As he did previously in the Champions League against Juventus, de Ligt once again scored a thumping header to restore his team’s morale. Defensively, England went for a hybrid of zonal and man-marking. First, they did that by putting four men against four Netherlands players in the edge of the box; Maguire on van Dijk, Rice on Wijnaldum, Chilwell on Donny van de Beek, and Stones on de Ligt. Then England add three players to defend zonally in the six-yard box; Kane, Walker, and Barkley against Promes. The objective of that hybrid shape was to slow down the Netherlands’ quartet while having additional support if the ball reaches the goalmouth.
…, cometh de Ligt
In this corner-kick sequence, Netherlands ran an Ajax-esque routine which made de Ligt as their main target. Ironically, the routine’s set-up was a bit similar to what England had in the World Cup last summer; where multiple players made a ‘train’ shape in the edge of the box. The Netherlands would open a running lane for de Ligt by tasking van Dijk to screen Stones, so the Manchester City defender couldn’t follow the Ajax defender into the dangerous area.
Nevertheless, it was almost not needed. De Ligt timed his curved run really brilliantly to attack the ball; even before van Dijk realising his move. De Ligt caught Stones napping, made his curved run, and ascended above everyone to head the ball in. Stones did follow him but he was too late, while Walker had no physicality whatsoever to match de Ligt’s.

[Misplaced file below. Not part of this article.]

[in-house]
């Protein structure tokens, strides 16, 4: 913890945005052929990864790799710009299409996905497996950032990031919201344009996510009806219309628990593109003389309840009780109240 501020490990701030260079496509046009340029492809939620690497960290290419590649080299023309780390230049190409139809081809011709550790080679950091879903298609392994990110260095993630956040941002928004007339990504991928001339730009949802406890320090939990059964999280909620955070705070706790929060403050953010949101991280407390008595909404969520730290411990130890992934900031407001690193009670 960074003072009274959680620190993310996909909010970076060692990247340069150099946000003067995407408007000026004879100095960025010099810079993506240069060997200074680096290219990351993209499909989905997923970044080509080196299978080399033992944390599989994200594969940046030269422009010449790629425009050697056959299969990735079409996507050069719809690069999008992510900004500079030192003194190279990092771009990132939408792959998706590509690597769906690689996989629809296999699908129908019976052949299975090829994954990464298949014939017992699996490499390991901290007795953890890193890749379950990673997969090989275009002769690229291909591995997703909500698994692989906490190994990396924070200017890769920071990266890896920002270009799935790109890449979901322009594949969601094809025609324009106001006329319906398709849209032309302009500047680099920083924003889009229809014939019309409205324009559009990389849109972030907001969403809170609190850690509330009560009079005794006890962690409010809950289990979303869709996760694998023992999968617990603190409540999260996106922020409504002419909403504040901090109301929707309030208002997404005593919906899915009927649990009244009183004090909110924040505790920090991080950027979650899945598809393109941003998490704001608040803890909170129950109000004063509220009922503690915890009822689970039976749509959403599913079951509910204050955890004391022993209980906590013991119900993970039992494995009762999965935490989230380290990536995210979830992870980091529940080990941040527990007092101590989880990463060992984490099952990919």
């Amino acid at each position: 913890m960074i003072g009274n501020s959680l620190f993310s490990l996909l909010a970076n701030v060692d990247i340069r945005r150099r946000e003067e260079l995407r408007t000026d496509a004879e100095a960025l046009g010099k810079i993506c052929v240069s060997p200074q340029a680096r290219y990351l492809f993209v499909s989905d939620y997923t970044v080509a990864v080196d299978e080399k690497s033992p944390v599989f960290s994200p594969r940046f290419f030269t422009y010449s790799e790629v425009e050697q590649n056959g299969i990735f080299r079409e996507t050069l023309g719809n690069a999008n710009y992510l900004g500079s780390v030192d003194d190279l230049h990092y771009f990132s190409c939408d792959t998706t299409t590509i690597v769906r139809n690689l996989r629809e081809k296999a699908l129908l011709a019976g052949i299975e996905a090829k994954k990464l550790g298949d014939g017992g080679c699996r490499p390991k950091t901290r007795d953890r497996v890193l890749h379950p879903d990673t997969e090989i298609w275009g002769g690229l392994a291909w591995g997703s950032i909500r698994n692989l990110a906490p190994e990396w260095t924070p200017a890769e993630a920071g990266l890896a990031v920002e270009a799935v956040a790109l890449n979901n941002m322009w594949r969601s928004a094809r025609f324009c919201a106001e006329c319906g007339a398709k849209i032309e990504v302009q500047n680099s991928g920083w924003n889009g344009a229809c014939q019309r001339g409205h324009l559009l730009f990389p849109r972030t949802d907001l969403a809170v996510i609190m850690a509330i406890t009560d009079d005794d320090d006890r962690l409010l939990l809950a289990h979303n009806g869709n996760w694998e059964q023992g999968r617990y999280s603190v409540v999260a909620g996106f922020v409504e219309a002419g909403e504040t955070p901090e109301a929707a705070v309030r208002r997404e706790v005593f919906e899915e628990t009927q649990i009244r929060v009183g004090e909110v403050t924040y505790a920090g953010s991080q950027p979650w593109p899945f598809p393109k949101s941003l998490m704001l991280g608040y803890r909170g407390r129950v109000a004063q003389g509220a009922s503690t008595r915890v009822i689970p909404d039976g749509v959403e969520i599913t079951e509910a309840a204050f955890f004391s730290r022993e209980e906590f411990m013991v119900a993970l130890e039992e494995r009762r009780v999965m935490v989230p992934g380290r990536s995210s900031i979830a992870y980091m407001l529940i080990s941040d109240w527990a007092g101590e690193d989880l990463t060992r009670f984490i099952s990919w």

Furthermore, a question must be asked for Southgate because of his decision to put smaller Chilwell instead of the more physical Kane or Barkley in the man-marking scheme; even though Chilwell couldn’t do much in this scenario. Maybe Southgate should have put Kane or Barkley in Walker’s position, instead of putting them nearby the posts. The reason was again simply because they possess more physical presence than the defender.
Second half adjustments
In the second half, both teams changed their shapes once again. The Netherlands changed first by moving into 4–2–3–1. In the 4–2–3–1, Koeman tasked his wingers to tuck inside and play between the lines. Koeman also gave the freedom for his attackers to rotate themselves, so they could damage England’s defence easier. Another instruction he gave was for Memphis to drop more often and help the midfielders in build-ups; as Dumfries and Blind were more restricted due to the shape change.
England reacted by shaping themselves in 4–4–2. In this shape, they hoped that they could decrease the amount of space in between the lines and prevented the Netherlands from playing there. Additionally, by putting two forwards and two wingers they could mirror the Netherlands’ backline shape and prevented them from building their plays swiftly.
However, the Netherlands prevailed in this war of adjustments. Their narrow forwards were able to outsmart England’s new shape. By making an overload in between the lines, they killed two birds with one stone. First, they could combine easier and therefore allowing more chances to be created.